Rodeo Injuries: ER Physician Talks Treatment for This Tough Breed of Athlete

If you’re like many North Texas residents, the Fort Worth Stock Show and Rodeo, which runs from January 18 through February 9, is a not-to-be-missed annual event for the whole family. In fact, more than a million visitors attended the event in 2018. Despite ringing in its 122nd year, this year’s celebration is historic because it will be the last time the event will be held at the Will Rogers Coliseum before moving to the Dickies Arena in 2020. Whether you’re into livestock and horse shows, history, live music or the thrill of watching your favorite event, there’s something for every North Texan at this annual spectacle.

Many of us are drawn to the thrill of fast-paced rodeo events as athletes compete in bronc riding, barrel racing, and other sports. But just like other athletes, these men and women are prone to orthopedic and other injuries that require proper diagnosis and treatment. According to the a study published in the International SportMed Journal, the injury rate for bull riding is 10 times greater than football and 13 times greater than ice hockey, making it the most dangerous organized sport.

We sat down with Glenn Hardesty, M.D., an emergency medicine physician on the medical staff at Texas Health Plano and Texas Health Prosper to learn about rodeo and equine-related injuries, how they’re similar and different, and how athletes are treated.


Tell us a little about your background and interest in treating rodeo athletes.

“I’ve been a practicing ER physician for 20 years, but prior to that I was a paramedic while studying at Texas A&M University,” Hardesty says. “During my college career, I first came in contact with equine-related injuries, and that experience was the catalyst for learning more about injuries associated with rodeo and equine sports.”


As an ER physician, you’ve seen all kinds of injuries. How are these injuries different?

“In the most simplistic terms, a rodeo or equine injury is caused by an animal, most often one that’s significantly larger than the athlete,” he explains. “Injuries can result from a fall, being kicked off the animal, stomped on or even gored, as can be the case with bulls. Unlike other sports, there is no whistle to stop play and recover. The animal keeps moving regardless of whether the athlete is potentially injured. I’ve seen long-time rodeo athletes pretty ‘broken up’ after years of competition.”


Besides an animal being part of the equation, can you tell us how injuries compare between a rodeo and non-rodeo athlete? Or are they largely the same?

“First off, rodeo athletes are more prone to injuries and a wider range of them,” he says. “They’re subject to major blunt trauma to the chest, abdomen and pelvis by being thrown or kicked off an animal, in addition to orthopedic and neurological injuries common with athletes from other sports.”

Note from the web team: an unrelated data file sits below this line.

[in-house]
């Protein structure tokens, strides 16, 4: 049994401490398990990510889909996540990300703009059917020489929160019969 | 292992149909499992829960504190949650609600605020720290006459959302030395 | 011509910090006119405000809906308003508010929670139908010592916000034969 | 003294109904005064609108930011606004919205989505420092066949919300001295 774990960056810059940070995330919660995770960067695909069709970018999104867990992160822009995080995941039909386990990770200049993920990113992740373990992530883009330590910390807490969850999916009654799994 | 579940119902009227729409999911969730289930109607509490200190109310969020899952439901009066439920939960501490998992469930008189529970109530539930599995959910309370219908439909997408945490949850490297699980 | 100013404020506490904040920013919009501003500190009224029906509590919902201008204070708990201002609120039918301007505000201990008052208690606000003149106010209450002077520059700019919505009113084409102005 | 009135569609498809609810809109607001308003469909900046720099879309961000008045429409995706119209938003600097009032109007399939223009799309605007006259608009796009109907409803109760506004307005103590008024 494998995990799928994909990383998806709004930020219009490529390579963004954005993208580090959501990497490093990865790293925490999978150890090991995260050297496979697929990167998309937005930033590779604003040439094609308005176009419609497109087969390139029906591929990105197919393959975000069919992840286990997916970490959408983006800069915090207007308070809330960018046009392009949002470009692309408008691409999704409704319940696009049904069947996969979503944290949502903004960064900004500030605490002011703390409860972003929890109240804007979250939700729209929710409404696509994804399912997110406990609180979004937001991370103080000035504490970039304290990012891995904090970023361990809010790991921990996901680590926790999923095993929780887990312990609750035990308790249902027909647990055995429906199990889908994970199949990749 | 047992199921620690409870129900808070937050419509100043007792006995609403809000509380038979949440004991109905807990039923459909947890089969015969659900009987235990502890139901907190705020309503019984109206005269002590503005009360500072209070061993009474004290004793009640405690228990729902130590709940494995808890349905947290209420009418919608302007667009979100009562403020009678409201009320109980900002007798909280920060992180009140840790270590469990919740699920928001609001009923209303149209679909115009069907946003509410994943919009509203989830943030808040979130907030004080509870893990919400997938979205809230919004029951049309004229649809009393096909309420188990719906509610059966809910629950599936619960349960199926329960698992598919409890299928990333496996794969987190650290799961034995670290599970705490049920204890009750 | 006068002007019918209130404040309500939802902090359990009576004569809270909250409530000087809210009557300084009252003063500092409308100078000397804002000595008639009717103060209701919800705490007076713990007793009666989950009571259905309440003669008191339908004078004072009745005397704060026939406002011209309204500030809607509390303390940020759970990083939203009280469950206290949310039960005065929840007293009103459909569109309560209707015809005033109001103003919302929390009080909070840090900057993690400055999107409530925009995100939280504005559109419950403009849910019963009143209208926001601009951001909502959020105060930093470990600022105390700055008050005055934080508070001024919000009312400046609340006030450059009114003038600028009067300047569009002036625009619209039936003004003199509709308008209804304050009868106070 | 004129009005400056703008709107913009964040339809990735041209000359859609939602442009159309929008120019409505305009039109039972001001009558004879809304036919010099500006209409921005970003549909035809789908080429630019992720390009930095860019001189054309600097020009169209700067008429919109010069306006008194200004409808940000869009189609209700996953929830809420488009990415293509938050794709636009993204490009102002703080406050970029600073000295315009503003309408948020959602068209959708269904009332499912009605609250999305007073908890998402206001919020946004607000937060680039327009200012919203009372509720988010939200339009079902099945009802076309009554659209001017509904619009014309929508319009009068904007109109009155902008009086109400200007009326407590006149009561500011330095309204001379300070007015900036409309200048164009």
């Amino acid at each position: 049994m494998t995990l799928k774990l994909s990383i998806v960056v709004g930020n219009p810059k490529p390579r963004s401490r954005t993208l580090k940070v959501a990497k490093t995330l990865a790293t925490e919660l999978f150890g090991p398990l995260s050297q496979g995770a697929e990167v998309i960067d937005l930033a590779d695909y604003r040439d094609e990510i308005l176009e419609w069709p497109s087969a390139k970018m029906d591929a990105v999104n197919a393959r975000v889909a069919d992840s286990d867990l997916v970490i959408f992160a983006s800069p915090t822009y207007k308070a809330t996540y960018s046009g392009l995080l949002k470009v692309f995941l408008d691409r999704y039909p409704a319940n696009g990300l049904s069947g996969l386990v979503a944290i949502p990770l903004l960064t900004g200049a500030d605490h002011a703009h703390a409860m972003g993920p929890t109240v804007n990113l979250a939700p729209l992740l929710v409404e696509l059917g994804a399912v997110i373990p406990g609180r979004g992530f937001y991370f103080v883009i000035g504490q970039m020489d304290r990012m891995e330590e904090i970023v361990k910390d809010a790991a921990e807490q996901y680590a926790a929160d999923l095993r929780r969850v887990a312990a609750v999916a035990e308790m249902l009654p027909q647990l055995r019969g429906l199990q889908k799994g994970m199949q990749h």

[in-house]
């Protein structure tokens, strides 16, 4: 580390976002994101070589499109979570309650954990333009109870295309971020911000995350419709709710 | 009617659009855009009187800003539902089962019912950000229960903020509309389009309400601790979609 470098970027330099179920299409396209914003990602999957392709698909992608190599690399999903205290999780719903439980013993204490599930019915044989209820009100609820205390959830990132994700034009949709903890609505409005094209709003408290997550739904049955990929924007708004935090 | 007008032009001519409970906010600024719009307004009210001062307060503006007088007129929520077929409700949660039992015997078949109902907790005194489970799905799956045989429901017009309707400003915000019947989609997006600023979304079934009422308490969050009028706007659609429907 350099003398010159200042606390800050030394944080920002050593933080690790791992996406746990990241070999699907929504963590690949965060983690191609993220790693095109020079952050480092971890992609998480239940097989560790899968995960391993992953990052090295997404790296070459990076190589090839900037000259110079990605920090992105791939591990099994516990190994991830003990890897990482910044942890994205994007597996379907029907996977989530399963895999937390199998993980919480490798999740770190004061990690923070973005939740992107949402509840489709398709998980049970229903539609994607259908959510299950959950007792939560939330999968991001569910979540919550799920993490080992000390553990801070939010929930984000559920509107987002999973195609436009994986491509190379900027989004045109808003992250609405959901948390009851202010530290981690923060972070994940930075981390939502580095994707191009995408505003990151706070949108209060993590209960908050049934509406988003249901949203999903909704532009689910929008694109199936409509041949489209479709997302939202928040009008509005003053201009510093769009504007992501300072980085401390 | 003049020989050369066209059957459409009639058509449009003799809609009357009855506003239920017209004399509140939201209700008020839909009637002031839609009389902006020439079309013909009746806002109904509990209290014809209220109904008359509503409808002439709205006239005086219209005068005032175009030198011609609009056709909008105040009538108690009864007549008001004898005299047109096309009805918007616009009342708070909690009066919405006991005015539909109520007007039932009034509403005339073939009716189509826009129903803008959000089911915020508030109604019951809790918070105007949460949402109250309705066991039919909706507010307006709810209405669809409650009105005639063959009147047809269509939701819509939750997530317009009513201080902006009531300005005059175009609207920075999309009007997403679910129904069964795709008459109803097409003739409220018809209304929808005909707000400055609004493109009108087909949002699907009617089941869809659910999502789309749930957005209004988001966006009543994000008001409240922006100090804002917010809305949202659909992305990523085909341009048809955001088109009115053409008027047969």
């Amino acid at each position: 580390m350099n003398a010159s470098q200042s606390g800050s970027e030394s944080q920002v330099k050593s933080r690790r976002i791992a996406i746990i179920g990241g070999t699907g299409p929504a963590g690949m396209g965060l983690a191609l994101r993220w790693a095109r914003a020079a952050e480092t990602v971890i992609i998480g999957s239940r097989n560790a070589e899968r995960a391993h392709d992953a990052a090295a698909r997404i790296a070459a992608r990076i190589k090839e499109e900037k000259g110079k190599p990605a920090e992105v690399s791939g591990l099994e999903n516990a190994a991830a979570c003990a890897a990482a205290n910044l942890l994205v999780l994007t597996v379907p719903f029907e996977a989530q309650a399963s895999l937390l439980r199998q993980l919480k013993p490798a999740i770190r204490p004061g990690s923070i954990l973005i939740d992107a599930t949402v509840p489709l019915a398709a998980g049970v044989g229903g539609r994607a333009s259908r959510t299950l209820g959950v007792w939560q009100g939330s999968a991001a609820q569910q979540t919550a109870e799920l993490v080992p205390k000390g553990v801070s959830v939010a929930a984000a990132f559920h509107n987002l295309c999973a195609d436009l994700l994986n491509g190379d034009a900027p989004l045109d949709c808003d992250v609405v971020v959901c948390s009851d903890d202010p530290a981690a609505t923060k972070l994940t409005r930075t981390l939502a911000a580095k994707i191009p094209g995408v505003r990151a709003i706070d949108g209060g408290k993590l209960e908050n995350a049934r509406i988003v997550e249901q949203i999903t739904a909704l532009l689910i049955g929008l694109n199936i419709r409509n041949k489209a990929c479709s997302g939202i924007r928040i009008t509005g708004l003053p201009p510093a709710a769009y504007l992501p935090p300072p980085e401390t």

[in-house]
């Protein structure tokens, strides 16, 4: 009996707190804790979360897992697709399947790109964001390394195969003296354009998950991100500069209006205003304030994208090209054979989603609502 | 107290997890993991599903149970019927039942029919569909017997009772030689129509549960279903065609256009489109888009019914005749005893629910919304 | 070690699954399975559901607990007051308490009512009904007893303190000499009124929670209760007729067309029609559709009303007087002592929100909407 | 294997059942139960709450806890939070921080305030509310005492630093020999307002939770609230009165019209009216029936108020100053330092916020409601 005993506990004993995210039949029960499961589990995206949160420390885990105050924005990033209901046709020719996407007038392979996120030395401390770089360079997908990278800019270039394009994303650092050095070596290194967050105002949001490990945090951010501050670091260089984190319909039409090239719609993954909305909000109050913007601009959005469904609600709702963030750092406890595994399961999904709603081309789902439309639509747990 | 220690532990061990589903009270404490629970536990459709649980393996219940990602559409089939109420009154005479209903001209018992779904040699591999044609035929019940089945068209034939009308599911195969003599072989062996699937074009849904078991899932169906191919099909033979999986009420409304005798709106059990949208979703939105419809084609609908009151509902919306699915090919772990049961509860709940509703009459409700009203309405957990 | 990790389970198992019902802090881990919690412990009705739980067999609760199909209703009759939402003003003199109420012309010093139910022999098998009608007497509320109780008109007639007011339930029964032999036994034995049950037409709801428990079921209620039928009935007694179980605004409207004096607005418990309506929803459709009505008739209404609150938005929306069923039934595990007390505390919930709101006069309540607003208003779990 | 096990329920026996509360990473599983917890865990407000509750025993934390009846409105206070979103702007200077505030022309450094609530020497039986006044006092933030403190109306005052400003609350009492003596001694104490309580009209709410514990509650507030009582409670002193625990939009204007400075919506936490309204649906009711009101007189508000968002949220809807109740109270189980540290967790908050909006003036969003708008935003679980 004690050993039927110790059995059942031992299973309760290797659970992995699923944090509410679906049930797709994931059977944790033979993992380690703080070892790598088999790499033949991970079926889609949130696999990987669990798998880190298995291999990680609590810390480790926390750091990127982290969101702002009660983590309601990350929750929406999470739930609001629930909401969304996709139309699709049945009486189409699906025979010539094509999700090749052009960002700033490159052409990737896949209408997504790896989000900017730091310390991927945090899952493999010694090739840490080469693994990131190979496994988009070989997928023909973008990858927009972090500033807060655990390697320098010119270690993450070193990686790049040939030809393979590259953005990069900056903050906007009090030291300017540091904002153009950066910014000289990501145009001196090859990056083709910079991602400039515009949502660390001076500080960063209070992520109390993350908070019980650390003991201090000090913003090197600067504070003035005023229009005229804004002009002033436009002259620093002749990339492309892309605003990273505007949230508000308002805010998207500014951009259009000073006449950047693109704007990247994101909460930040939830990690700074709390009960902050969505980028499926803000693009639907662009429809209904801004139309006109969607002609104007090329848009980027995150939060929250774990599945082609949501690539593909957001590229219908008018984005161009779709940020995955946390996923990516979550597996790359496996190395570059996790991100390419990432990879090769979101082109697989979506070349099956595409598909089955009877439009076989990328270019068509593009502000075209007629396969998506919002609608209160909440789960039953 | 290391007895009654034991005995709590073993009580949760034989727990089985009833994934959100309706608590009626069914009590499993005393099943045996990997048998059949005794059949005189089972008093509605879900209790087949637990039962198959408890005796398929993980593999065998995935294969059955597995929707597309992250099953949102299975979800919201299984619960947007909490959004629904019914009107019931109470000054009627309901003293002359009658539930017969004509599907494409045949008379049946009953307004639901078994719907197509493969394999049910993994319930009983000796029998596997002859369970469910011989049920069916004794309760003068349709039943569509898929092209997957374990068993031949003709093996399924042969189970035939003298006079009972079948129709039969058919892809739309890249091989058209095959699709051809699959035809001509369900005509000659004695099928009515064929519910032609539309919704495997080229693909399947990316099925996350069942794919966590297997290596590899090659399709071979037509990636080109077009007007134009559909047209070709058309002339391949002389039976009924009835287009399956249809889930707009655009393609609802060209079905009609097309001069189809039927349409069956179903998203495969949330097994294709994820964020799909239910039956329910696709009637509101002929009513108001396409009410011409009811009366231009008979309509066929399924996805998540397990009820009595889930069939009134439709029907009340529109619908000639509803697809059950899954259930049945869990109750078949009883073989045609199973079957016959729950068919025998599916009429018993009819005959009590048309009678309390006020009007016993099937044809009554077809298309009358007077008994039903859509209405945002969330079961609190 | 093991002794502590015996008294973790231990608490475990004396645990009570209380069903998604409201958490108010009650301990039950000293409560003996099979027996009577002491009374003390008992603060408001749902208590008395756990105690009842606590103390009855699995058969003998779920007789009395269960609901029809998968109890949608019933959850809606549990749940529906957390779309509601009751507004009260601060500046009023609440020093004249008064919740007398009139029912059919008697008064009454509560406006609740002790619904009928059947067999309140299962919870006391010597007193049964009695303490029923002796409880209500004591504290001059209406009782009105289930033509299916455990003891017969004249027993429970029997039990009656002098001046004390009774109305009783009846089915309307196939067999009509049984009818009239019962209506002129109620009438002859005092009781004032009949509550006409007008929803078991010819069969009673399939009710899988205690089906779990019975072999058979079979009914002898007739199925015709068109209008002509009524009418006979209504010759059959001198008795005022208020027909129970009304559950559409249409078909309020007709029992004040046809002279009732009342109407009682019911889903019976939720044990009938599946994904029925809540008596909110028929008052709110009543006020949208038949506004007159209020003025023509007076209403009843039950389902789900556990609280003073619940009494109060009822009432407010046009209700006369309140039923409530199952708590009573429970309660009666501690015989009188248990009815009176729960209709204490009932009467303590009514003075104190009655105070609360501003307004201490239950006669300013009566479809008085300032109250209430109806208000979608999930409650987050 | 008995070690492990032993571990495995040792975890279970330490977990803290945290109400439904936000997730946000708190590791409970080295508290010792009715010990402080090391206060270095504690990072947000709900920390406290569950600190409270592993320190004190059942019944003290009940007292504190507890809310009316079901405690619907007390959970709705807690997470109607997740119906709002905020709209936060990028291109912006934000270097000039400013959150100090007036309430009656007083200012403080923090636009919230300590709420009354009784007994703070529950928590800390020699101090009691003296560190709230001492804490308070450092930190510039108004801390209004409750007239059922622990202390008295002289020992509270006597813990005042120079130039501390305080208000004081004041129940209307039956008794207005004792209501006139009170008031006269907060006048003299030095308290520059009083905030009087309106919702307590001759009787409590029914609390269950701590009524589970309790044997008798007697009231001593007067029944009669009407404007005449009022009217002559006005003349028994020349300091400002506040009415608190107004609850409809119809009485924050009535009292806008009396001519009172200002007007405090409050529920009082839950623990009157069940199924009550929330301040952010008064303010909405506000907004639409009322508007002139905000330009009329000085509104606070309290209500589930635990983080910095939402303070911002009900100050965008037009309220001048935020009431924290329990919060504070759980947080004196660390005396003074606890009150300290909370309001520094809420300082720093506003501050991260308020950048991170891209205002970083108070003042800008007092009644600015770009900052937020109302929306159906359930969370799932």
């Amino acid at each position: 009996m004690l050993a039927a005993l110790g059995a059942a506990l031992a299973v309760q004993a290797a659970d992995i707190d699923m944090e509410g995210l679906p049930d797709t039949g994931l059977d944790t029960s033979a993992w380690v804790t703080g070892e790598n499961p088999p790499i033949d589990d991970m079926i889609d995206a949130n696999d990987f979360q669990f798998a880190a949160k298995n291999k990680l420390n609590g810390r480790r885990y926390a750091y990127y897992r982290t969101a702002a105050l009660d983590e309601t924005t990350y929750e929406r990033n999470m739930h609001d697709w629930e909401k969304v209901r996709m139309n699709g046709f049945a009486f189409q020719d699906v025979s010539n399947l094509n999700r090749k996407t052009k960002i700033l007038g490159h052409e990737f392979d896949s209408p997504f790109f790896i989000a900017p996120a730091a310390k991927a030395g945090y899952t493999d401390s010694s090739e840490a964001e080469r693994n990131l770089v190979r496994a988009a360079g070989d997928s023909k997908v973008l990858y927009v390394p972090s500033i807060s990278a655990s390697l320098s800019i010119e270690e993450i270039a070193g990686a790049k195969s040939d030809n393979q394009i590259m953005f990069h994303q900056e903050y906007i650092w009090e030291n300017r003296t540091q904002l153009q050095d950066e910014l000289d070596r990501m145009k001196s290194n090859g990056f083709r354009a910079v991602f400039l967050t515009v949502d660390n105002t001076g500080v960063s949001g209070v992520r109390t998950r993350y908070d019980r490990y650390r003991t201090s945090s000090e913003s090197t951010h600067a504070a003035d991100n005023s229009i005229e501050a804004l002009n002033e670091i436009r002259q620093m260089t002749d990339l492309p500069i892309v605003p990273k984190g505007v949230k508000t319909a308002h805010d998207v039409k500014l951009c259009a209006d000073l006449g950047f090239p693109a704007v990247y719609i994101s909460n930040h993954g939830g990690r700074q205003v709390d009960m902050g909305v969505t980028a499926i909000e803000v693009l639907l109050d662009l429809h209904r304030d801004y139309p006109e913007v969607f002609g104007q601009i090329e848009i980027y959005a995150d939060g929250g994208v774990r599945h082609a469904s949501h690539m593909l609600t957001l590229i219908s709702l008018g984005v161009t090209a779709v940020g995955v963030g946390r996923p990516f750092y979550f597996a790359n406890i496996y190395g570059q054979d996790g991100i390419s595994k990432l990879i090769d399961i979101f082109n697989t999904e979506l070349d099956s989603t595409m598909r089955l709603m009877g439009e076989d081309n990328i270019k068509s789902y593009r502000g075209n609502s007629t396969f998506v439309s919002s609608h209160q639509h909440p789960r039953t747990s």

What types of injuries are rodeo athletes most susceptible to getting?

“We’ve seen a bit of everything in the emergency room,” Hardesty says. “Injuries run the gamut from bone fractures to rib injuries, but also include internal injuries like liver and spleen lacerations that can be caused by a kick from the animal. Unfortunately, we also see some head injuries. In extreme cases, an athlete can be stomped on or gored by a bull, causing critical injury. It’s worth noting that sometimes it’s not just the athlete who’s injured. We’ve seen cases of rodeo officials, as well as bullfighters or rodeo protection athletes injured.”


How is diagnosis and treatment different for a rodeo athlete’s injury?

“In terms of stabilizing treatment in the ER, we address similar injuries the same, whether it’s a football, soccer or rodeo athlete,” Hardesty explains. “But the definitive treatment — surgery, for example — may differ. With definitive treatment, the decision will be driven by factors like the importance of returning to the sport quickly, as is the case with many professional athletes. In other instances, the decision may be driven by an athlete’s lifestyle and decisions regarding their desire to compete again.”


Are there precautions these athletes can take to prevent or minimize injuries?

“Every year we see improvements with rodeo safety, and that’s good news,” Hardesty says. The Fort Worth Stock Show and Rodeo has a safety committee of approximately 12 local professional firefighters and safety industry experts devoted to inspecting and resolving potential safety hazards.

“Rodeo athletes wear helmets and vests to protect themselves and decrease their chances for injury,” he adds. “It’s been my observation that professional rodeo athletes have the opportunity to take more precautions than semi-pros or amateur. Of course, rodeo clowns are an important factor and help prevent many injuries. Regardless of these protections, it’s still a risky sport.”


You clearly have great respect for these athletes. Anything more you’d like to share about them?

“In my opinion, rodeo athletes are the most stoic of all we’ve treated,” Hardesty says. “They are a tough group of men and women, and I respect their love of the sport. They’re aware of the risks, but the reward and their love of the sport outweigh those concerns. Here at Texas Health Resources, we have a great opportunity to make a critical difference for these athletes at a critical time.”


For more information about sports medicine at Texas Health facilities, visit:

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